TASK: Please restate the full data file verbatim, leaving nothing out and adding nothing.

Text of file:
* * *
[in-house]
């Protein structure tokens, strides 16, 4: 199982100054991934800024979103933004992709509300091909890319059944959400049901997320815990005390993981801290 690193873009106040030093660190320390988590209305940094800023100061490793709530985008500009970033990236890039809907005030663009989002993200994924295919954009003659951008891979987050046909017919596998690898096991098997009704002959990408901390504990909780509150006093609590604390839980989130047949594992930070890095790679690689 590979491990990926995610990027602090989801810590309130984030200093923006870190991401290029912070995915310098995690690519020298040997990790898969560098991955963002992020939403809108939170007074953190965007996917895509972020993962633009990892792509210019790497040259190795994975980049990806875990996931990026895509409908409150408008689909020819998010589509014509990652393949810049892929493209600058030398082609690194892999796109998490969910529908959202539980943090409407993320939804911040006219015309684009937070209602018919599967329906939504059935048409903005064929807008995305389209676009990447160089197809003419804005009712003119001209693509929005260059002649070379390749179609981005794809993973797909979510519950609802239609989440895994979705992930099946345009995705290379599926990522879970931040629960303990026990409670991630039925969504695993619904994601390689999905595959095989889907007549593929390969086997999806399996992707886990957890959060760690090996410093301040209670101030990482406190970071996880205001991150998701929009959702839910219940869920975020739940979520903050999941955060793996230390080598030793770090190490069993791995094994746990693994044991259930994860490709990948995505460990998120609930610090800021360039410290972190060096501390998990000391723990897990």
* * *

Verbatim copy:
[in-house]
């Protein structure tokens, strides 16, 4: 199982100054991934800024979103933004992709509300091909890319059944959400049901997320815990005390993981801290 690193873009106040030093660190320390988590209305940094800023100061490793709530985008500009970033990236890039809907005030663009989002993200994924295919954009003659951008891979987050046909017919596998690898096991098997009704002959990408901390504990909780509150006093609590604390839980989130047949594992930070890095790679690689 590979491990990926995610990027602090989801810590309130984030200093923006870190991401290029912070995915310098995690690519020298040997990790898969560098991955963002992020939403809108939170007074953190965007996917895509972020993962633009990892792509210019790497040259190795994975980049990806875990996931990026895509409908409150408008689909020819998010589509014509990652393949810049892929493209600058030398082609690194892999796109998490969910529908959202539980943090409407993320939804911040006219015309684009937070209602018919599967329906939504059935048409903005064929807008995305389209676009990447160089197809003419804005009712003119001209693509929005260059002649070379390749179609981005794809993973797909979510519950609802239609989440895994979705992930099946345009995705290379599926990522879970931040629960303990026990409670991630039925969504695993619904994601390689999905595959095989889907007549593929390969086997999806399996992707886990957890959060760690090996410093301040209670101030990482406190970071996880205001991150998701929009959702839910219940869920975020739940979520903050999941955060793996230390080598030793770090190490069993791995094994746990693994044991259930994860490709990948995505460990998120609930610090800021360039410290972190060096501390998990000391723990897990």